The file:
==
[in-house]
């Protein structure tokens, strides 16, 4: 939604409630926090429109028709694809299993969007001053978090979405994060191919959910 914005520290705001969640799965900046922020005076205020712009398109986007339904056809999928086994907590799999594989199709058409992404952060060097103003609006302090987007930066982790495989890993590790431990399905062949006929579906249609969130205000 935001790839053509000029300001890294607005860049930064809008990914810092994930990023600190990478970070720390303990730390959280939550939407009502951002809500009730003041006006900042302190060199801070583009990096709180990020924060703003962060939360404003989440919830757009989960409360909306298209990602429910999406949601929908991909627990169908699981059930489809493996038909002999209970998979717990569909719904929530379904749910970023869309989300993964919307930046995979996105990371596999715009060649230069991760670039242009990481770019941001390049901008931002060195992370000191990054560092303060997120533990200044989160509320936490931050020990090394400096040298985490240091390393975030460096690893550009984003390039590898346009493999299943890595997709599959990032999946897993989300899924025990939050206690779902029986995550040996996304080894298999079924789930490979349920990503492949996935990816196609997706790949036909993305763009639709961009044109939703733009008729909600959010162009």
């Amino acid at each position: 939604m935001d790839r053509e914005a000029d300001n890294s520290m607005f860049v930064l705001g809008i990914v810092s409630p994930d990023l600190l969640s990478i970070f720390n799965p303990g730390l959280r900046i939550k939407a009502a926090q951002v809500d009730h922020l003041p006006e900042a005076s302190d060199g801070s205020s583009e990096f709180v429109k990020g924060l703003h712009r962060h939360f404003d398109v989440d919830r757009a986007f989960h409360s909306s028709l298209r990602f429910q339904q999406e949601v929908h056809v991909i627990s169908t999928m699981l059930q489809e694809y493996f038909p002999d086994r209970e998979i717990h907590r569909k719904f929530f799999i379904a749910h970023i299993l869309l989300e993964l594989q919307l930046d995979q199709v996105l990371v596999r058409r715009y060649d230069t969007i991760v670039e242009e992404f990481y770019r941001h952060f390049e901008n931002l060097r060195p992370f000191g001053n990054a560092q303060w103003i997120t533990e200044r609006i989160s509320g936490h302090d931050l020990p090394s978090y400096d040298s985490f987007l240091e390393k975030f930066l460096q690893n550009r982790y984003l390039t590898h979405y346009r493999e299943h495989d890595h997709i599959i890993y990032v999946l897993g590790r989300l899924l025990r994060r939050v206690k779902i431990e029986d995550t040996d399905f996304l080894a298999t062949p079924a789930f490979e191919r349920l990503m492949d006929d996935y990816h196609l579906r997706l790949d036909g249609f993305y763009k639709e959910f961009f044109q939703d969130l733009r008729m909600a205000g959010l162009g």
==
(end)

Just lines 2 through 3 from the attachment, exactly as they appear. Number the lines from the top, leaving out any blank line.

């Protein structure tokens, strides 16, 4: 939604409630926090429109028709694809299993969007001053978090979405994060191919959910 914005520290705001969640799965900046922020005076205020712009398109986007339904056809999928086994907590799999594989199709058409992404952060060097103003609006302090987007930066982790495989890993590790431990399905062949006929579906249609969130205000 935001790839053509000029300001890294607005860049930064809008990914810092994930990023600190990478970070720390303990730390959280939550939407009502951002809500009730003041006006900042302190060199801070583009990096709180990020924060703003962060939360404003989440919830757009989960409360909306298209990602429910999406949601929908991909627990169908699981059930489809493996038909002999209970998979717990569909719904929530379904749910970023869309989300993964919307930046995979996105990371596999715009060649230069991760670039242009990481770019941001390049901008931002060195992370000191990054560092303060997120533990200044989160509320936490931050020990090394400096040298985490240091390393975030460096690893550009984003390039590898346009493999299943890595997709599959990032999946897993989300899924025990939050206690779902029986995550040996996304080894298999079924789930490979349920990503492949996935990816196609997706790949036909993305763009639709961009044109939703733009008729909600959010162009």
């Amino acid at each position: 939604m935001d790839r053509e914005a000029d300001n890294s520290m607005f860049v930064l705001g809008i990914v810092s409630p994930d990023l600190l969640s990478i970070f720390n799965p303990g730390l959280r900046i939550k939407a009502a926090q951002v809500d009730h922020l003041p006006e900042a005076s302190d060199g801070s205020s583009e990096f709180v429109k990020g924060l703003h712009r962060h939360f404003d398109v989440d919830r757009a986007f989960h409360s909306s028709l298209r990602f429910q339904q999406e949601v929908h056809v991909i627990s169908t999928m699981l059930q489809e694809y493996f038909p002999d086994r209970e998979i717990h907590r569909k719904f929530f799999i379904a749910h970023i299993l869309l989300e993964l594989q919307l930046d995979q199709v996105l990371v596999r058409r715009y060649d230069t969007i991760v670039e242009e992404f990481y770019r941001h952060f390049e901008n931002l060097r060195p992370f000191g001053n990054a560092q303060w103003i997120t533990e200044r609006i989160s509320g936490h302090d931050l020990p090394s978090y400096d040298s985490f987007l240091e390393k975030f930066l460096q690893n550009r982790y984003l390039t590898h979405y346009r493999e299943h495989d890595h997709i599959i890993y990032v999946l897993g590790r989300l899924l025990r994060r939050v206690k779902i431990e029986d995550t040996d399905f996304l080894a298999t062949p079924a789930f490979e191919r349920l990503m492949d006929d996935y990816h196609l579906r997706l790949d036909g249609f993305y763009k639709e959910f961009f044109q939703d969130l733009r008729m909600a205000g959010l162009g």